Here’s an example to illustrate a dealer and an investor’s tax expectations on a $200,000 property sales gain:
|Real Estate Dealer||Real Estate Investor|
|Income tax max, 37% = $74,000||Long-term capital gains max, 20% = $40,000|
|Self-employment tax, 14.13% = $28,260||No self-employment tax|
|Total estimated tax due = $102,260||Total estimated tax due = $40,000|
Tips to Help Reduce House Flipping Tax
Taxes can be a bit high, especially when you’re a dealer. However, professional flippers who understand how the taxpayers’ system works use several methods to reduce their tax due.
These are some of the methods:
Avoid Filing Tax Incorrectly
You’ll often see most newbie house flippers make this mistake whenever they enter their tax for the first time. The issue is that they often think that all taxes on house flipping are billed as capital gains, but this mistake can end up costing them.
As we’ve explained, the IRS bills real estate taxpayers based on intent. That’s why if a dealer (who regularly flips houses for profit) records their taxes as capital gains instead of regular income taxes, they might be penalized.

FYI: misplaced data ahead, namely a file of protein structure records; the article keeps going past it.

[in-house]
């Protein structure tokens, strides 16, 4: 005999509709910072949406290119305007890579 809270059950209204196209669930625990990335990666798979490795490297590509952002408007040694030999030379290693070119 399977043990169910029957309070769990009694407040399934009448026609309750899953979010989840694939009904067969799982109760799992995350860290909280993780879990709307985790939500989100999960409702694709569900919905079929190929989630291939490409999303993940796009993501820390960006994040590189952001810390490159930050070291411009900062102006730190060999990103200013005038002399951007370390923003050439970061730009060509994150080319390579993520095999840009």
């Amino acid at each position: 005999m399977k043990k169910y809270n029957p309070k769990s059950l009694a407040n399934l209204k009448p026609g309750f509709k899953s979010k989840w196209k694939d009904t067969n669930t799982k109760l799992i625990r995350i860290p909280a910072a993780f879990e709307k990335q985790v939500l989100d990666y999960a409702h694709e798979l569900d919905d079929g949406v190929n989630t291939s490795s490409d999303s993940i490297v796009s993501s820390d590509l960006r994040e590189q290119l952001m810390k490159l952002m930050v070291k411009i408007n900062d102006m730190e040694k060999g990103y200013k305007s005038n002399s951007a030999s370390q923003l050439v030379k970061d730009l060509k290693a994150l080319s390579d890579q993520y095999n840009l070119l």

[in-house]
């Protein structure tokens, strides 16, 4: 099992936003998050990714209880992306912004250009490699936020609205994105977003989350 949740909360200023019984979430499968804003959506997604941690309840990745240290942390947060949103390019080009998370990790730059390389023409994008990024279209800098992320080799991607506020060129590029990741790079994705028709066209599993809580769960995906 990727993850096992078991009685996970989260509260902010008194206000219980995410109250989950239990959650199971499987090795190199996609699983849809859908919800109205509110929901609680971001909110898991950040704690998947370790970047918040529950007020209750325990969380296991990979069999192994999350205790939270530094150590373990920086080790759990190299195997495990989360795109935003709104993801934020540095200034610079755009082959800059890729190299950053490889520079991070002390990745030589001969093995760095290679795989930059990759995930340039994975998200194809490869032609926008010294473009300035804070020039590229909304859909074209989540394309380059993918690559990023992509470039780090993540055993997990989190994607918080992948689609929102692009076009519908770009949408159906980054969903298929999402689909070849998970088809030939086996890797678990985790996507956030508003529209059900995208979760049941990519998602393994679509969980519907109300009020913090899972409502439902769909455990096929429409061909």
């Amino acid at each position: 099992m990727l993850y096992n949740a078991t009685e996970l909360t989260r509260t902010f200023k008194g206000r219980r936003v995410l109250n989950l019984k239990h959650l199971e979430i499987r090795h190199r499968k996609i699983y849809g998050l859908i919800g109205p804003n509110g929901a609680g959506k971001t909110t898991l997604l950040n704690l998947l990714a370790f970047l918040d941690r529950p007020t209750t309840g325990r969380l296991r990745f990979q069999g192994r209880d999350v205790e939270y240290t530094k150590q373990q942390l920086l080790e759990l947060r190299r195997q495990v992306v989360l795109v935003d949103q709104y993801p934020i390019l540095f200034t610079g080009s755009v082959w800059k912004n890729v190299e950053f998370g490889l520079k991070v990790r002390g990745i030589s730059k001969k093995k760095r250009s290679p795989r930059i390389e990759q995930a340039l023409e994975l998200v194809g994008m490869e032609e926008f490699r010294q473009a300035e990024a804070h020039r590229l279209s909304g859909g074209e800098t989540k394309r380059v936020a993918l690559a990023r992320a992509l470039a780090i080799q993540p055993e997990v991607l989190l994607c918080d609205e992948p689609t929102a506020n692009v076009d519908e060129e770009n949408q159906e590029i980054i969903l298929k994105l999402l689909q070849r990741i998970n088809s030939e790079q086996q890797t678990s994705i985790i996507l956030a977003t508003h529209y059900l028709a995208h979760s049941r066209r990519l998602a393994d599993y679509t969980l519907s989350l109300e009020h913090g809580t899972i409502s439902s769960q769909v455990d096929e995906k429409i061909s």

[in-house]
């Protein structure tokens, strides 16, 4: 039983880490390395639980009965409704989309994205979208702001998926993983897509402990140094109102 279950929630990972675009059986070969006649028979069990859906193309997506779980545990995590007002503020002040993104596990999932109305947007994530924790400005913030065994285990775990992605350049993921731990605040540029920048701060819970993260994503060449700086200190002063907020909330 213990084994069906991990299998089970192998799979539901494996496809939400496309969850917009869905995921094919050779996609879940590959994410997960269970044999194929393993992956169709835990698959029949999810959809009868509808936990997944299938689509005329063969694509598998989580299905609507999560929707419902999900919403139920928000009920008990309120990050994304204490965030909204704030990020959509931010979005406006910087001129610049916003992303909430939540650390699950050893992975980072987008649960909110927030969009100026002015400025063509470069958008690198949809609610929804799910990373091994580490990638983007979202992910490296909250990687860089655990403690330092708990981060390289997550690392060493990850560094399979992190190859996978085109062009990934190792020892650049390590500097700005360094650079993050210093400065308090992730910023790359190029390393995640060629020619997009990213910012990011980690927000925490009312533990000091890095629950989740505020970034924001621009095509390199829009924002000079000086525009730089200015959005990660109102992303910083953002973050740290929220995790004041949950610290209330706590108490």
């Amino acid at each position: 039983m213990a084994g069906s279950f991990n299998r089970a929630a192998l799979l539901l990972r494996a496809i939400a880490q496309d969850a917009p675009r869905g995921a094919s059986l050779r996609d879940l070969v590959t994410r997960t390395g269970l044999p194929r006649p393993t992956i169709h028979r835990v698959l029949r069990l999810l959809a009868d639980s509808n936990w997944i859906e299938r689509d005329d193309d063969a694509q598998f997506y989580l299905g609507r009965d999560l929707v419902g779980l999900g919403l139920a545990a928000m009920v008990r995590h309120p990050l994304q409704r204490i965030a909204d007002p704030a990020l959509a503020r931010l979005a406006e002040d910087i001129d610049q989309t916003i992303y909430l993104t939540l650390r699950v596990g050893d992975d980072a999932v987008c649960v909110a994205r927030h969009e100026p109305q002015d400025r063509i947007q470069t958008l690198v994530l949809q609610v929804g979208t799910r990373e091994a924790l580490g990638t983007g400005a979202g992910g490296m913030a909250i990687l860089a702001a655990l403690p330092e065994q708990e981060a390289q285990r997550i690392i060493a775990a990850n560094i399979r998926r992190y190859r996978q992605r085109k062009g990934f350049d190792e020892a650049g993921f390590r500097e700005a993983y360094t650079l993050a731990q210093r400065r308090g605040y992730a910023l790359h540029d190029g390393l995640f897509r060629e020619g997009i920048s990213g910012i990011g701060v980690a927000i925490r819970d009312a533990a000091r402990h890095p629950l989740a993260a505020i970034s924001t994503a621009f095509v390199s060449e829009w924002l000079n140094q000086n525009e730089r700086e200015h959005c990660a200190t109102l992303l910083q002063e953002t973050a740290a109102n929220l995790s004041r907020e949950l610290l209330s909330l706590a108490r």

Avoiding this error alone can save you a chunk of your profit.
Earning Income Through Corporation
This tip particularly suits those who handle large flipping projects. The bigger a project is, the larger the risks.
House flippers can undertake corporate insurance rather than homeowner insurance to reduce risks. This coverage separates your business as a legal entity.
But here’s how this affects your tax. Earning income inside a corporation isn’t considered an ordinary income but an active business income. This reduces your tax from as high as 55% to 12.2%.
Moving Into the Property
Moving into a property you flipped is a common strategy investors aim to use to reduce taxes, yet it’s a widely misunderstood concept.
While it sounds easy, it’s not as simple as moving into the property for a few weeks and then selling it to a ready buyer. The goal is to prove your intent as an investor and then get reduced taxes through long-term capital gains.
You’ll need to move into the property as your residence for at least two years to achieve this. With this method, you can save up to 15% on taxes.
Learning to report taxes on your house flipping business is as important as running your business operations. Any slight mistake can cost you a lot in penalty fees.
If you have little or no experience reporting taxes, especially in the U.S., the best thing to do is contact a reliable CPA.
You can also reach out to us in the comment section if you have questions; we’ll be willing to shed more light on the subject. And please share this article with someone who’ll find it valuable. Good luck!